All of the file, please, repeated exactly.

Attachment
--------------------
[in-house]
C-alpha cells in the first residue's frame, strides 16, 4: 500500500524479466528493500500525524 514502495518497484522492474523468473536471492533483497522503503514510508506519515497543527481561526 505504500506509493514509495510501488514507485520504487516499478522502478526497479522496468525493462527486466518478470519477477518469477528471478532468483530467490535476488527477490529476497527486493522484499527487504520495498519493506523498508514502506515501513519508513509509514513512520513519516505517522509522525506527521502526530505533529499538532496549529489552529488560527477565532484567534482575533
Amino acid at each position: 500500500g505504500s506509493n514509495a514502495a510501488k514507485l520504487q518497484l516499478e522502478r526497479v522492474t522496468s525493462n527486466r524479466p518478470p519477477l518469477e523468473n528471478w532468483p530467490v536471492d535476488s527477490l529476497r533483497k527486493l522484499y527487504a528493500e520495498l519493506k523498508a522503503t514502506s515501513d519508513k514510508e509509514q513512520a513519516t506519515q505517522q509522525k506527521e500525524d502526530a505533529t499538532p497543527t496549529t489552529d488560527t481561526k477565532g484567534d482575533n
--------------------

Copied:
[in-house]
C-alpha cells in the first residue's frame, strides 16, 4: 500500500524479466528493500500525524 514502495518497484522492474523468473536471492533483497522503503514510508506519515497543527481561526 505504500506509493514509495510501488514507485520504487516499478522502478526497479522496468525493462527486466518478470519477477518469477528471478532468483530467490535476488527477490529476497527486493522484499527487504520495498519493506523498508514502506515501513519508513509509514513512520513519516505517522509522525506527521502526530505533529499538532496549529489552529488560527477565532484567534482575533
Amino acid at each position: 500500500g505504500s506509493n514509495a514502495a510501488k514507485l520504487q518497484l516499478e522502478r526497479v522492474t522496468s525493462n527486466r524479466p518478470p519477477l518469477e523468473n528471478w532468483p530467490v536471492d535476488s527477490l529476497r533483497k527486493l522484499y527487504a528493500e520495498l519493506k523498508a522503503t514502506s515501513d519508513k514510508e509509514q513512520a513519516t506519515q505517522q509522525k506527521e500525524d502526530a505533529t499538532p497543527t496549529t489552529d488560527t481561526k477565532g484567534d482575533n